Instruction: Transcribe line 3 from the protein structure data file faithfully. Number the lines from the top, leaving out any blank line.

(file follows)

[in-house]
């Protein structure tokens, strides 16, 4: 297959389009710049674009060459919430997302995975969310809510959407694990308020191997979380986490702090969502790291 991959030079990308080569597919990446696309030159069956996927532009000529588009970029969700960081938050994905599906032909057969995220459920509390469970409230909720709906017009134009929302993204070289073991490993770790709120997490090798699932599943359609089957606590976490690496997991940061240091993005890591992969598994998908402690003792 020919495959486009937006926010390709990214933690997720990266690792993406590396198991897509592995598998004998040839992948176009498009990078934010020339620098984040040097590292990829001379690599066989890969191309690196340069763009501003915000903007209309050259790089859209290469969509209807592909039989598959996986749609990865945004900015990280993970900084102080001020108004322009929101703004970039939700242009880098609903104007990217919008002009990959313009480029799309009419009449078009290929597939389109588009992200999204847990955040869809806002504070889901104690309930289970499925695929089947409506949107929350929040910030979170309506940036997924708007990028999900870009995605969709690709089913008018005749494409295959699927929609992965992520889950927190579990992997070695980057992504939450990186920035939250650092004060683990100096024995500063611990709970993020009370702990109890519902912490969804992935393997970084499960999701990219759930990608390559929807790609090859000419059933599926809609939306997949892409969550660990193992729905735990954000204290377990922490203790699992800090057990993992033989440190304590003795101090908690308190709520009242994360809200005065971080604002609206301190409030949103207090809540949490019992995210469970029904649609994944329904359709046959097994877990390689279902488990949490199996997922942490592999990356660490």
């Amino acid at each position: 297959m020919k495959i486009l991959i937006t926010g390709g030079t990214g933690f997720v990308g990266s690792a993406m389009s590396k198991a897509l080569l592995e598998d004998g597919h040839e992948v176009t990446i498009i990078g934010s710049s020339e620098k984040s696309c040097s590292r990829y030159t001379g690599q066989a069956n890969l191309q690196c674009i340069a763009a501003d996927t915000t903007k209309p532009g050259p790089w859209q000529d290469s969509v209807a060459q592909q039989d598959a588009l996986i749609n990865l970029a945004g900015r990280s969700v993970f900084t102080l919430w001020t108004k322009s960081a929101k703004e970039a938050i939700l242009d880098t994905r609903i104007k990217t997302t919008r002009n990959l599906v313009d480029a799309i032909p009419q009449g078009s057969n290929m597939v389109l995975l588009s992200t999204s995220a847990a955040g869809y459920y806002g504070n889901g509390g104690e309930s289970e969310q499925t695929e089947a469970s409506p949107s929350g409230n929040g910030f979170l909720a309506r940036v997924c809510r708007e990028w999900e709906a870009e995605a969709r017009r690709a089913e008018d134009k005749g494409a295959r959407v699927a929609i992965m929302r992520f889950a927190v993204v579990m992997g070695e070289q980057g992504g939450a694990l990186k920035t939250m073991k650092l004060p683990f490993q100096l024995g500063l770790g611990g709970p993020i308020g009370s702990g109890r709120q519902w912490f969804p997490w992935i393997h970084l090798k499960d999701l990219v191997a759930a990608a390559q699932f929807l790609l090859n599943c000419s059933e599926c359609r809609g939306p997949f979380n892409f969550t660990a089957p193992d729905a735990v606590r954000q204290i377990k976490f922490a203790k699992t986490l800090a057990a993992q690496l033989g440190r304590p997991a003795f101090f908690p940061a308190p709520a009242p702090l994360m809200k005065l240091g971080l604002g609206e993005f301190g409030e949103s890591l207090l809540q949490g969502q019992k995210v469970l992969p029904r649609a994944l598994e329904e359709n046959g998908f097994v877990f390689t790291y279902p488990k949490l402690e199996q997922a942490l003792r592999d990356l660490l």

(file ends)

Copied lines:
């Amino acid at each position: 297959m020919k495959i486009l991959i937006t926010g390709g030079t990214g933690f997720v990308g990266s690792a993406m389009s590396k198991a897509l080569l592995e598998d004998g597919h040839e992948v176009t990446i498009i990078g934010s710049s020339e620098k984040s696309c040097s590292r990829y030159t001379g690599q066989a069956n890969l191309q690196c674009i340069a763009a501003d996927t915000t903007k209309p532009g050259p790089w859209q000529d290469s969509v209807a060459q592909q039989d598959a588009l996986i749609n990865l970029a945004g900015r990280s969700v993970f900084t102080l919430w001020t108004k322009s960081a929101k703004e970039a938050i939700l242009d880098t994905r609903i104007k990217t997302t919008r002009n990959l599906v313009d480029a799309i032909p009419q009449g078009s057969n290929m597939v389109l995975l588009s992200t999204s995220a847990a955040g869809y459920y806002g504070n889901g509390g104690e309930s289970e969310q499925t695929e089947a469970s409506p949107s929350g409230n929040g910030f979170l909720a309506r940036v997924c809510r708007e990028w999900e709906a870009e995605a969709r017009r690709a089913e008018d134009k005749g494409a295959r959407v699927a929609i992965m929302r992520f889950a927190v993204v579990m992997g070695e070289q980057g992504g939450a694990l990186k920035t939250m073991k650092l004060p683990f490993q100096l024995g500063l770790g611990g709970p993020i308020g009370s702990g109890r709120q519902w912490f969804p997490w992935i393997h970084l090798k499960d999701l990219v191997a759930a990608a390559q699932f929807l790609l090859n599943c000419s059933e599926c359609r809609g939306p997949f979380n892409f969550t660990a089957p193992d729905a735990v606590r954000q204290i377990k976490f922490a203790k699992t986490l800090a057990a993992q690496l033989g440190r304590p997991a003795f101090f908690p940061a308190p709520a009242p702090l994360m809200k005065l240091g971080l604002g609206e993005f301190g409030e949103s890591l207090l809540q949490g969502q019992k995210v469970l992969p029904r649609a994944l598994e329904e359709n046959g998908f097994v877990f390689t790291y279902p488990k949490l402690e199996q997922a942490l003792r592999d990356l660490l």